QUT Can’t Match It With Hatchets

“They may have more players in their squad, but they can still only use eleven of them at once”  – Michael Alim shows that his resemblance to Confucius is more than just superficial.

Herston’s proud Hatchets turned in arguably their best performance of the season to date in defeating a talented QUT side 3-0 on an action-packed Friday night in Taringa. The match was billed as ‘an old-fashioned six-pointer’, ‘a preview of the semi-finals’, and ‘would somebody please come and watch us play?’ and the skills on show certainly did not disappoint those fans who braved the early spring chill.

Most media previews had focused on the 5-1 victory Herston recorded over QUT when these two teams met just last Sunday, and the psychological impacts inflicted by said victory. Designated team ice-man Bjǿrn ‘the Big Cheese’ Bǚrghɇr had been forced to detain the majority of the QUT squad for urgent treatment under the Mental Health Act (2009) in his capacity as Brisbane’s pre-eminent PTSD-specialising psychiatrist. Unfortunately for QUT, this meant they were forced to hurriedly assemble a rag-tag bunch of loveable ruffians for the game. The classifieds ad their coach had hastily placed had returned some skilful players, but the challenge would be to assemble them into an effective unit on the night.

The Hatchets, meanwhile, have become notorious throughout QIF Sunday Premier Division for their organisation and physicality, proving very difficult to break down on pitches both small and large. They went into this game as short favourites, with their confidence also boosted by the return of talismanic striker Kregg Laundon from his week-long sabbatical. Watching on from the stands was a scout from Canadian side Montreal Mooses FC, who are rumoured to be interested in signing Hatchets leading goal-scorer Jenya Demidenok on a short-term loan deal. Pundits have speculated that Demidenok would be better off remaining in Australia, given the extreme culture shock the volatile Ukrainian would be likely to experience in a country like Canada.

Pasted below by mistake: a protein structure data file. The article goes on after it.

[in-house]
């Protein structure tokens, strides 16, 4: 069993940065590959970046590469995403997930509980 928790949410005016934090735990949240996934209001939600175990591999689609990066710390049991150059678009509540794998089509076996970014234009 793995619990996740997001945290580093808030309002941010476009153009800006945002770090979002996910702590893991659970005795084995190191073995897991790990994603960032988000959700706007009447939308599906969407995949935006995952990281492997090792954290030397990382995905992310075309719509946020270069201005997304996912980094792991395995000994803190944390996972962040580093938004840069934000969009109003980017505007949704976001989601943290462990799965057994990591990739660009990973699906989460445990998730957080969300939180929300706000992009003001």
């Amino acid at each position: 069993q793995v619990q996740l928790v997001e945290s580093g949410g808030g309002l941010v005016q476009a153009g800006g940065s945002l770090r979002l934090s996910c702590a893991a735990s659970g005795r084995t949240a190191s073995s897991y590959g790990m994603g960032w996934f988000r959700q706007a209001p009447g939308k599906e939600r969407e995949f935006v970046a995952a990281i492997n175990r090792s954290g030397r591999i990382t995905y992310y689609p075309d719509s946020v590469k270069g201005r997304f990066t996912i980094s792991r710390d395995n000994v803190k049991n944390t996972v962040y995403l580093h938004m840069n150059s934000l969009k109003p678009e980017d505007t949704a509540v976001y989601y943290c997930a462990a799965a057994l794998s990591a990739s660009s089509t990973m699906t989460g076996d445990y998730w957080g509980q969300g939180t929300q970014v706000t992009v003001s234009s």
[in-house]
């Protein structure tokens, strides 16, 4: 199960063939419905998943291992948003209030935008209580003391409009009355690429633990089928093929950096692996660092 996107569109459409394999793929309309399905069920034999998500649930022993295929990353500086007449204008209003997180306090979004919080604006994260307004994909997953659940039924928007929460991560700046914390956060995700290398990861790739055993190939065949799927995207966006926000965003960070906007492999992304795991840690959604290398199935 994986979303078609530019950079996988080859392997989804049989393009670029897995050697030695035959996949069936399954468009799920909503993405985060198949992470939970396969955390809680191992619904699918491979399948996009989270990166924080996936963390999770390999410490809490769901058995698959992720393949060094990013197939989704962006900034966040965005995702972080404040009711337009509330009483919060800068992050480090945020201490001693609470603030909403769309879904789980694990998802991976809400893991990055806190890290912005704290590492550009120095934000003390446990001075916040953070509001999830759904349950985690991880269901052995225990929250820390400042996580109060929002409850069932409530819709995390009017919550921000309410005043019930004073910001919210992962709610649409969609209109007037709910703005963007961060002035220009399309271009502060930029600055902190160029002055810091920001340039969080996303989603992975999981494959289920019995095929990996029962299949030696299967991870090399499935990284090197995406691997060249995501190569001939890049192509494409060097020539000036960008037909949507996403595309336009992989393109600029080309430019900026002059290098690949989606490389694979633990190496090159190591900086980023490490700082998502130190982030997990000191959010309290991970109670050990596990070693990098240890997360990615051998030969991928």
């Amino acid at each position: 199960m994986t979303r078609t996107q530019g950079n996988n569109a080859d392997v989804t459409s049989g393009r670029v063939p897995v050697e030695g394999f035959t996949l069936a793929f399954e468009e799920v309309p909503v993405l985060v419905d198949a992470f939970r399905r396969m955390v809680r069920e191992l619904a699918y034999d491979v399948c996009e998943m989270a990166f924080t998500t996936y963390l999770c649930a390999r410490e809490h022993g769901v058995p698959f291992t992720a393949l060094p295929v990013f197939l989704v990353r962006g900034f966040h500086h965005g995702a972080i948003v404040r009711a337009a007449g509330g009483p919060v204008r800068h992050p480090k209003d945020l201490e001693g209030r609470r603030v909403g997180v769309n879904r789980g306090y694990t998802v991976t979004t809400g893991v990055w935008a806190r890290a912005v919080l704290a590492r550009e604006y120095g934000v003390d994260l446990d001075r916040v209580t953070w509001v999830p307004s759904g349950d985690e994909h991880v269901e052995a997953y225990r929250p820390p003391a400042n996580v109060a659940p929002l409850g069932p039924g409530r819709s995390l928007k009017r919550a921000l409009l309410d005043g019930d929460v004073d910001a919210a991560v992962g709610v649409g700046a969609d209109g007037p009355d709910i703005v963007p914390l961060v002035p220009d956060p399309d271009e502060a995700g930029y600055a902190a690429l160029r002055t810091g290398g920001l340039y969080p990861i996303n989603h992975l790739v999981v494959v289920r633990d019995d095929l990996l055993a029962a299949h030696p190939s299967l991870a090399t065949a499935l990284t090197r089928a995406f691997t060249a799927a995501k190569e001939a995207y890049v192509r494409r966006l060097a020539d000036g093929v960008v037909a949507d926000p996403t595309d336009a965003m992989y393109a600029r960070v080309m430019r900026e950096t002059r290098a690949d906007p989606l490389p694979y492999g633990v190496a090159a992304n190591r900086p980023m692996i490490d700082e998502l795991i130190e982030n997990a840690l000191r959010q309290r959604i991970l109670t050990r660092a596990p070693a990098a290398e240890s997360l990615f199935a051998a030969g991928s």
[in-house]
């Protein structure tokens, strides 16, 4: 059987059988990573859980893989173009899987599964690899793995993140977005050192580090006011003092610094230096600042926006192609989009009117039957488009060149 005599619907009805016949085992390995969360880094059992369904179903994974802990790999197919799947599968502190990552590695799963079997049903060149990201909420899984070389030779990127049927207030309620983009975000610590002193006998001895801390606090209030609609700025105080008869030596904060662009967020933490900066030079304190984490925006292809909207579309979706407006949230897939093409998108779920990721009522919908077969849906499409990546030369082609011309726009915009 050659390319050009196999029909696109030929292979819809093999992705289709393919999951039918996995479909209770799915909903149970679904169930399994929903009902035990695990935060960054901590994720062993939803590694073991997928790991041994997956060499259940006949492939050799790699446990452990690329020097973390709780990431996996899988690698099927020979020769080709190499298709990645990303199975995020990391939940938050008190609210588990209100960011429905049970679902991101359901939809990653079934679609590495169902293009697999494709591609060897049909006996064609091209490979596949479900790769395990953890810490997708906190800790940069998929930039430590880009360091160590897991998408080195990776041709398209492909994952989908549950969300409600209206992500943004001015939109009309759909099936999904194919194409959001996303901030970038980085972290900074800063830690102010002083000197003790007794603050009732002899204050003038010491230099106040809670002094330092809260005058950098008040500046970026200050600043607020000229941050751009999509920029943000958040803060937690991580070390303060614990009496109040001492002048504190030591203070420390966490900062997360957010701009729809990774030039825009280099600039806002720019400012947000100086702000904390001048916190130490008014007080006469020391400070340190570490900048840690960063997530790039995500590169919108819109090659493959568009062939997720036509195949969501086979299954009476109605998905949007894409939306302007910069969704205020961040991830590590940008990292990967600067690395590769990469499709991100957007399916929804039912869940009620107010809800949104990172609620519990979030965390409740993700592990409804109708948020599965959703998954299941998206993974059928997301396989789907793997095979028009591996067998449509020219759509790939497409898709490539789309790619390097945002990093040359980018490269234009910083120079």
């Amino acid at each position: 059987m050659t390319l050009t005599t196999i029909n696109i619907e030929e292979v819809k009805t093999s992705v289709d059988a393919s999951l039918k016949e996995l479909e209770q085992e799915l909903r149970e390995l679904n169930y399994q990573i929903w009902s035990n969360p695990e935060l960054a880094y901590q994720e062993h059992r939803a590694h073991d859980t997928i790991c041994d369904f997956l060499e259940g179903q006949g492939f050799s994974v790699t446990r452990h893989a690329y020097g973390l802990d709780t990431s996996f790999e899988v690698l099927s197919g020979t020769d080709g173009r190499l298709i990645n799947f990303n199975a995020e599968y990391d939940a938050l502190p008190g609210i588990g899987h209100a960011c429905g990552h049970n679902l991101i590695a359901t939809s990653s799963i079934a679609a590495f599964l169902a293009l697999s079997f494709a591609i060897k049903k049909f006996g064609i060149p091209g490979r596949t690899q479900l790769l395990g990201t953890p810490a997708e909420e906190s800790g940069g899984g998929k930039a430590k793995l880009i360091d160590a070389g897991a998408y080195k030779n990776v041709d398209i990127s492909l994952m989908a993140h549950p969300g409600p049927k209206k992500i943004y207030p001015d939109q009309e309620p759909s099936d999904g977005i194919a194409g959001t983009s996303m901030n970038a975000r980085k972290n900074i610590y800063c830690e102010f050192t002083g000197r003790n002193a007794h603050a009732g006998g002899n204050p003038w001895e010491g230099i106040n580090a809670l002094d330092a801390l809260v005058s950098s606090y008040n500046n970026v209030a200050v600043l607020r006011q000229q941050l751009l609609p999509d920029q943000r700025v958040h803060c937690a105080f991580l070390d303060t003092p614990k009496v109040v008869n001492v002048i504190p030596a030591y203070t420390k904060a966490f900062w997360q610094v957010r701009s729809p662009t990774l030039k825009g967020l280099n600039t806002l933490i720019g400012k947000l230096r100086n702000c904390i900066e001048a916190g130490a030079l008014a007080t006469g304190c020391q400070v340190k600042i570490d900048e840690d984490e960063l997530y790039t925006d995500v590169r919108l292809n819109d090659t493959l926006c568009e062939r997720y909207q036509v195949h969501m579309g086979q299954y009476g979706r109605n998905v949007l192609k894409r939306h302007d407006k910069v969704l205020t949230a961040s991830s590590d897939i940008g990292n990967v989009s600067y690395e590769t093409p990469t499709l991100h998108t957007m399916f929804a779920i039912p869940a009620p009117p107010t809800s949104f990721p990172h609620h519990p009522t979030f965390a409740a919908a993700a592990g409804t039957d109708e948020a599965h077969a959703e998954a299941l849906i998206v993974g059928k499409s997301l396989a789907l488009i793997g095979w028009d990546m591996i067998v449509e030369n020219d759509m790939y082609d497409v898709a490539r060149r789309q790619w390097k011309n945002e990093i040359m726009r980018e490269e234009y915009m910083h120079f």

Jon-Mark Lane's strong performances at training saw him catapulted into the starting 11.

Jon-Mark Lane’s strong performances at training saw him catapulted into the starting 11.

The early exchanges were tense and heated. QUT looked to have recognised that their inability to compete physically last game had cost them dearly, and were out to prove a point, much to the delight of Hatchets’ hatchet man Steven “I didn’t touch him, sir” Gattuso Cecchi, who managed to connect early on with several of his WidowMakers™. QUT’s debutants were dominating possession, but the typically well-organised Herston back four were able to restrict them to only a few shots from long distance, which elicited a genial chuckle from goalkeeper and family man Drew Williams as he bent slowly to collect them.

The turning point of the first half came ten minutes before half-time, when a seemingly innocuous move from the home side saw Adam Irelandes, who is altogether the wrong body type for his position as winger, deftly nutmeg the debutant opposition centre-back and lay off a pass for Demidenok. The salty Eastern European found himself with a yard of space thirty metres from goal – colloquially known in the media as ‘Jenya Zone’ – and seeing that the debutant goalkeeper had inched forward off his line, Demidenok needed no second invitation to unleash his right foot.